Youth e-cigarette use in the United States is an epidemic, Food and Drug Administration (FDA) Commissioner Scott Gottlieb said Wednesday. He announced new steps the agency is taking to prevent youth vaping.
The FDA will stop sales of flavored e-cigarettes if major manufacturers cannot prove they are doing enough to keep them out of the hands of children and teens, USA Today reports. The agency is giving manufacturers 60 days to submit plans to prevent youth e-cigarette use. If the FDA does not approve the plans, it could order their products off the market.
Full story at drugfree.org
The Food and Drug Administration (FDA) announced a major crackdown on the vaping industry, particularly on the trendy Juul devices, aimed at curbing sales to young people, The New York Times reports.
Vaping is the act of inhaling and exhaling the aerosol, often referred to as vapor, produced by an e-cigarette or similar device and has become more popular among teens than regular cigarettes. One of the slang terms for vaping, known as JUULing (“jeweling”), comes from the JUUL brand device that looks like a flash drive, as opposed to a regular e-cigarette.
The FDA started an undercover sting operation this month targeting retailers of Juuls, including gas stations, convenience stores and several online retailers. As part of the crackdown, the agency demanded that Juul Labs turn over company documents focused on the sales and research behind its products. The FDA is looking to determine whether Juul is intentionally marketing to teenagers and youth, despite the company’s statements to the contrary.
Full story at drugfree.org
The use of nicotine patches, gum, lozenges, inhalers or nasal sprays — together called “nicotine replacement therapy,” or NRT — came into play in 1984 as prescription medicine, which when combined with counseling, helped smokers quit. But in 1996, at the urging of pharmaceutical companies, the U.S. Food and Drug Administration (FDA) allowed those products to be sold over-the-counter.
Now, a new study conducted by scientists at UC San Francisco reports that tobacco companies have known for decades that, without counseling, NRT hardly ever works, and that consumers often use it to complement smoking. This insight from the formerly secret industry documents known as the “Tobacco Papers” reveals why companies that once viewed nicotine patches and gum as a threat to their cigarette sales now embrace them as a business opportunity, the researchers said.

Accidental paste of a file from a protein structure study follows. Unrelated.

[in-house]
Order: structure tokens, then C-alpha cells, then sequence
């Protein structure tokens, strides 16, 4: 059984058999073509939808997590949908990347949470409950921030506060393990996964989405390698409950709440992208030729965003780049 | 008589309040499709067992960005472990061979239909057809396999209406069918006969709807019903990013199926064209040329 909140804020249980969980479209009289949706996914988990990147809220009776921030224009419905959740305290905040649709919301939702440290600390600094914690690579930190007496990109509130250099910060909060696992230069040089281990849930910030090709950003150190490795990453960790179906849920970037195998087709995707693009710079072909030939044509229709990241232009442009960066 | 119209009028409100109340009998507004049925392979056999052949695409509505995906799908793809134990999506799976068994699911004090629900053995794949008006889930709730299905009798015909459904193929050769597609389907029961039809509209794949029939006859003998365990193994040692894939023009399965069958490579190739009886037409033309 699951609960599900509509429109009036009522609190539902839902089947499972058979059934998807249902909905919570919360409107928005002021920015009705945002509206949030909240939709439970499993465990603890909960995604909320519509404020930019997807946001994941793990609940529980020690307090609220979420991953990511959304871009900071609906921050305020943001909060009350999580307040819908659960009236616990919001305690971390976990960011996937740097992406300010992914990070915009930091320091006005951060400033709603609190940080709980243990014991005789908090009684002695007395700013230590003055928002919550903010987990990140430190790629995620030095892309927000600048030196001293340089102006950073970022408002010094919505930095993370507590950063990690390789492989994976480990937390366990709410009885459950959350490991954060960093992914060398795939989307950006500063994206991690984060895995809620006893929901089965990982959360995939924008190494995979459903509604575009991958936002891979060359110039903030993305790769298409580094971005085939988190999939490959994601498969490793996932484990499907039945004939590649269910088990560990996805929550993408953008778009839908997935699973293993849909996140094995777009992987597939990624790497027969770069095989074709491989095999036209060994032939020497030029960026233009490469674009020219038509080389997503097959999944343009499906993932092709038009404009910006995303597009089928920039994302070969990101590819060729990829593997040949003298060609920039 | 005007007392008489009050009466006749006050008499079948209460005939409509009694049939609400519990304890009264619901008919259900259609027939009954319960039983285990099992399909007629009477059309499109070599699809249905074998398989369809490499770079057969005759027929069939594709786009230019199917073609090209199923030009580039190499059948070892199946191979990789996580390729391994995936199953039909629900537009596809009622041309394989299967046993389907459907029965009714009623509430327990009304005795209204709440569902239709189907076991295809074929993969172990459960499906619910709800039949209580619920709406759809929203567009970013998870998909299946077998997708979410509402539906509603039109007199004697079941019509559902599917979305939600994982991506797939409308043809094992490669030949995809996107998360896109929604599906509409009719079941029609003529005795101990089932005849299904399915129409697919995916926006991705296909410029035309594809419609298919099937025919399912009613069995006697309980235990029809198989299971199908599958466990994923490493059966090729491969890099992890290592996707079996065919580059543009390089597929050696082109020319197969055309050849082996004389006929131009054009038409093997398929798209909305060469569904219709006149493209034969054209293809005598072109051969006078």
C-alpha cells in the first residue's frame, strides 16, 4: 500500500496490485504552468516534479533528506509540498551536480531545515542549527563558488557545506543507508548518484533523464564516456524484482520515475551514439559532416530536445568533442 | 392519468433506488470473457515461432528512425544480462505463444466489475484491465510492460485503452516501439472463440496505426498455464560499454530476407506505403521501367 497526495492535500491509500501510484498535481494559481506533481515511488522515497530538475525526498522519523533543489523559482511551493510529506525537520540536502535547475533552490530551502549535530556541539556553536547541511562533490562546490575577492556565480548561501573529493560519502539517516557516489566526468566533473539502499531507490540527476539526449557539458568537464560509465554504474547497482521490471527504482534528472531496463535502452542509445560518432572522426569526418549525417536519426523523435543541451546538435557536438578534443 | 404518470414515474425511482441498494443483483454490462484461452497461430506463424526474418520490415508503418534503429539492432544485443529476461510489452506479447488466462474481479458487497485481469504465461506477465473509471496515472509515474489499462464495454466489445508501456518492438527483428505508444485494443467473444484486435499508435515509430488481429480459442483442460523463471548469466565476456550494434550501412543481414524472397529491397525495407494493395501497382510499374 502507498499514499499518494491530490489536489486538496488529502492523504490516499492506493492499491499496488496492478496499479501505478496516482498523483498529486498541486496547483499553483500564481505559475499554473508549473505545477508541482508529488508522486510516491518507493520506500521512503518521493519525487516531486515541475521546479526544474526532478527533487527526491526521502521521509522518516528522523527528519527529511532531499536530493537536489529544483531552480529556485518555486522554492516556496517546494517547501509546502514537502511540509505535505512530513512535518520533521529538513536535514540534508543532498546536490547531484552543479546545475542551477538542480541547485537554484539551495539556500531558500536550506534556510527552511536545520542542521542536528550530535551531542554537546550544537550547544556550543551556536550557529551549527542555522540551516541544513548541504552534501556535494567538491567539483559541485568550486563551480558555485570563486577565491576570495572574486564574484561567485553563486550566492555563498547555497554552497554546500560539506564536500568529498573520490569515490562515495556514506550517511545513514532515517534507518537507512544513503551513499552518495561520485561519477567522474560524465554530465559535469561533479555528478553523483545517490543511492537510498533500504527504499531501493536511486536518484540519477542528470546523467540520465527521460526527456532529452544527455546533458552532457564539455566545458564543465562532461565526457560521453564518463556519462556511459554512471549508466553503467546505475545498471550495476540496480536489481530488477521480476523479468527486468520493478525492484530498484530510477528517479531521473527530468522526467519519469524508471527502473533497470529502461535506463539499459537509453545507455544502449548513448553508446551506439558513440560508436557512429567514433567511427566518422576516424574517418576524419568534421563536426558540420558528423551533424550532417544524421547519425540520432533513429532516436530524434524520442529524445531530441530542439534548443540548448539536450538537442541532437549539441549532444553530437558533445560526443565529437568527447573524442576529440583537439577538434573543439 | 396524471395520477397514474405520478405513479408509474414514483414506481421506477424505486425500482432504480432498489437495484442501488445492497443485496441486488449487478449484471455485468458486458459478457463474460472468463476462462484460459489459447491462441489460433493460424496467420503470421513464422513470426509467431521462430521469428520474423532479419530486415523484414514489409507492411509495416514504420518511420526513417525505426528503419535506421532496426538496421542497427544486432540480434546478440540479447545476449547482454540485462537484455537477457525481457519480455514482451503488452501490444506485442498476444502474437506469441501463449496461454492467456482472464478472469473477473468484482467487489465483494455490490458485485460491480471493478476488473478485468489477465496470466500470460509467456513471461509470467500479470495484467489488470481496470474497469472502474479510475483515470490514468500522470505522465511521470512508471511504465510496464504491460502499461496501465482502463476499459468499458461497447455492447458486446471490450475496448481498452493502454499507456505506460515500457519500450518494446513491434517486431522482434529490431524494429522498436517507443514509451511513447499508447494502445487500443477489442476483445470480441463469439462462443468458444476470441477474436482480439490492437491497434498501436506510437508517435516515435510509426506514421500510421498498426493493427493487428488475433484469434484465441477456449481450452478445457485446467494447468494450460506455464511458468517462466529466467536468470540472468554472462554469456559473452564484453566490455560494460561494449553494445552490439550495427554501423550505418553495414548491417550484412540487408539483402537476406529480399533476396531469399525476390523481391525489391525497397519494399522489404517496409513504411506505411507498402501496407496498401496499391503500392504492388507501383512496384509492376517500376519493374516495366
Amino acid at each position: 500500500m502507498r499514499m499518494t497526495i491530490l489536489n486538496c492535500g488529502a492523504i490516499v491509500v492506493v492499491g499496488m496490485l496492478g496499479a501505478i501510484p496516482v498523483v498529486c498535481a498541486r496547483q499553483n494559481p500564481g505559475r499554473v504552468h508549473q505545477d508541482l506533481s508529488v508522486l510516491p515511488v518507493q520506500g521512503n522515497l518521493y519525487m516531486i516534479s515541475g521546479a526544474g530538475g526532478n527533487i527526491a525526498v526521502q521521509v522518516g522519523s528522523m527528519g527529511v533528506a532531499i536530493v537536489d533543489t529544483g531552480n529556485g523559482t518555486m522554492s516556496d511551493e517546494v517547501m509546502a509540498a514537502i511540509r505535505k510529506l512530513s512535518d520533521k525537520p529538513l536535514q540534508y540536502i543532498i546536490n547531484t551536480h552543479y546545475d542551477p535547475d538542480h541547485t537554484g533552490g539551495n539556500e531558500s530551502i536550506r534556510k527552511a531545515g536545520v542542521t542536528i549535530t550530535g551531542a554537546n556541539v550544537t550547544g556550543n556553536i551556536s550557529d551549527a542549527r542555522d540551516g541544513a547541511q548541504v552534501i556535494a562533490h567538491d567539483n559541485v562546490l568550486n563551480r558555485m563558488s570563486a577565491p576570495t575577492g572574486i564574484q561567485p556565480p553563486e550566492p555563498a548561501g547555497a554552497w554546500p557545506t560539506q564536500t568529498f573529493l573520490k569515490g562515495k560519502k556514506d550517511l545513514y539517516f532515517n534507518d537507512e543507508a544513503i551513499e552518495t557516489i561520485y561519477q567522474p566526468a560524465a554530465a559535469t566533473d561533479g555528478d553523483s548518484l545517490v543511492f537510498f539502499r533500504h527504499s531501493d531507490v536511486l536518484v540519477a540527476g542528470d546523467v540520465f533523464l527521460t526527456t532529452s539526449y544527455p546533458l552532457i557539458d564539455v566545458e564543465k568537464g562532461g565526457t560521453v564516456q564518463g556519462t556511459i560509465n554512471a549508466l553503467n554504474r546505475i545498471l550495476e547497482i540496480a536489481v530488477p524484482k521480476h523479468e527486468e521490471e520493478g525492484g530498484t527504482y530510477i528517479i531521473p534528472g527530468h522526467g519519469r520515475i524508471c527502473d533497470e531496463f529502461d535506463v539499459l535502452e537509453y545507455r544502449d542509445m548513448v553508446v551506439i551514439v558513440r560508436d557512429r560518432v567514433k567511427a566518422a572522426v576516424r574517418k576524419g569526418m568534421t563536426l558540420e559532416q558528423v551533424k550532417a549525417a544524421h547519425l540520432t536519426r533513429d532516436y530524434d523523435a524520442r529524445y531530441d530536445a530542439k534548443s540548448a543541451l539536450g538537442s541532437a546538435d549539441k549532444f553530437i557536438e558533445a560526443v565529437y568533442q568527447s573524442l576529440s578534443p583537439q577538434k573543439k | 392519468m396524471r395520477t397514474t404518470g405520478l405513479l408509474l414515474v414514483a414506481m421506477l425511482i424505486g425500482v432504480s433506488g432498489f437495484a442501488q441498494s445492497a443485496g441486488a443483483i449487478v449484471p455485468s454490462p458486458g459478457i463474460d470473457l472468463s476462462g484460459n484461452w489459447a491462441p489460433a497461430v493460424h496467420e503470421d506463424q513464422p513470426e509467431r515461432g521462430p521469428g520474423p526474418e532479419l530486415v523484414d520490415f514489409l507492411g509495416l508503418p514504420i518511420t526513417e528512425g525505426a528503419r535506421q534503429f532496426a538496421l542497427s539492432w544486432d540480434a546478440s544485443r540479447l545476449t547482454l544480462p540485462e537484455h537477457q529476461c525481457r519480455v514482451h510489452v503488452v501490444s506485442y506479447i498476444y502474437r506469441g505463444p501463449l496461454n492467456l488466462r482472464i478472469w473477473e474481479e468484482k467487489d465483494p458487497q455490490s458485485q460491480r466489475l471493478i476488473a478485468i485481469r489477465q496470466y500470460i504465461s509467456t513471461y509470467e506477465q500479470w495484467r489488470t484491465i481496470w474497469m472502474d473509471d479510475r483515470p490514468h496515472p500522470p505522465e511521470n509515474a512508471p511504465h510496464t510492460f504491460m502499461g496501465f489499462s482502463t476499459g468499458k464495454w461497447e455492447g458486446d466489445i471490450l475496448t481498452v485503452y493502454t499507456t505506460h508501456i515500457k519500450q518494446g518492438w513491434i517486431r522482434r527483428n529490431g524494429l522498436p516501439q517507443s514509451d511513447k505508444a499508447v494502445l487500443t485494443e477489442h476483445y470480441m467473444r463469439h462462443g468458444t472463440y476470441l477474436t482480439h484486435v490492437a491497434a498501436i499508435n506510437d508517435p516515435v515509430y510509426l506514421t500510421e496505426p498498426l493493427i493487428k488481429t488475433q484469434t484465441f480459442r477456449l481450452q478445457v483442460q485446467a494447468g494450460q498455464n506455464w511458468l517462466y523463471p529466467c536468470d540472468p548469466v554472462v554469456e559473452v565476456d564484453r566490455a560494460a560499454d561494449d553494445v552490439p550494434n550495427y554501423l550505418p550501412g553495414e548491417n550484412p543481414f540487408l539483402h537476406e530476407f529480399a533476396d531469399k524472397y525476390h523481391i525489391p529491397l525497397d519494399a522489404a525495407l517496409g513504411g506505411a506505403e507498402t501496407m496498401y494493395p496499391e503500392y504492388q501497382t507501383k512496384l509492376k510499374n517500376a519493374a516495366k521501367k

Full story at Science Daily
The U.S. Senate on Wednesday passed the 21st Century Cures Act, which includes $1 billion in new funding to prevent and treat opioid addiction. The House approved the measure last week.
The legislation includes funding for cancer research and mental health treatment, and will help the Food and Drug Administration speed up drug approvals. The measure also aims to improve the use of technology in medicine. The legislation passed 94 to 5, according to The New York Times.
Full story of prevention and treatment of opioid addiction bill at drugfree.org
The Food and Drug Administration (FDA) will determine whether naloxone devices distributed in communities should contain a standard dose of the opioid overdose antidote, according to U.S. News & World Report.
Drug companies that make naloxone devices do not agree on how much naloxone should be administered following an opioid overdose, the article notes. The outcome of a meeting this week between the FDA and naloxone makers could change the drug’s pricing and availability. The average price of naloxone has risen from $1 a dose a decade ago to $40 a dose today.
Full story of FDA on naxolone devices and standard doses at drugfree.org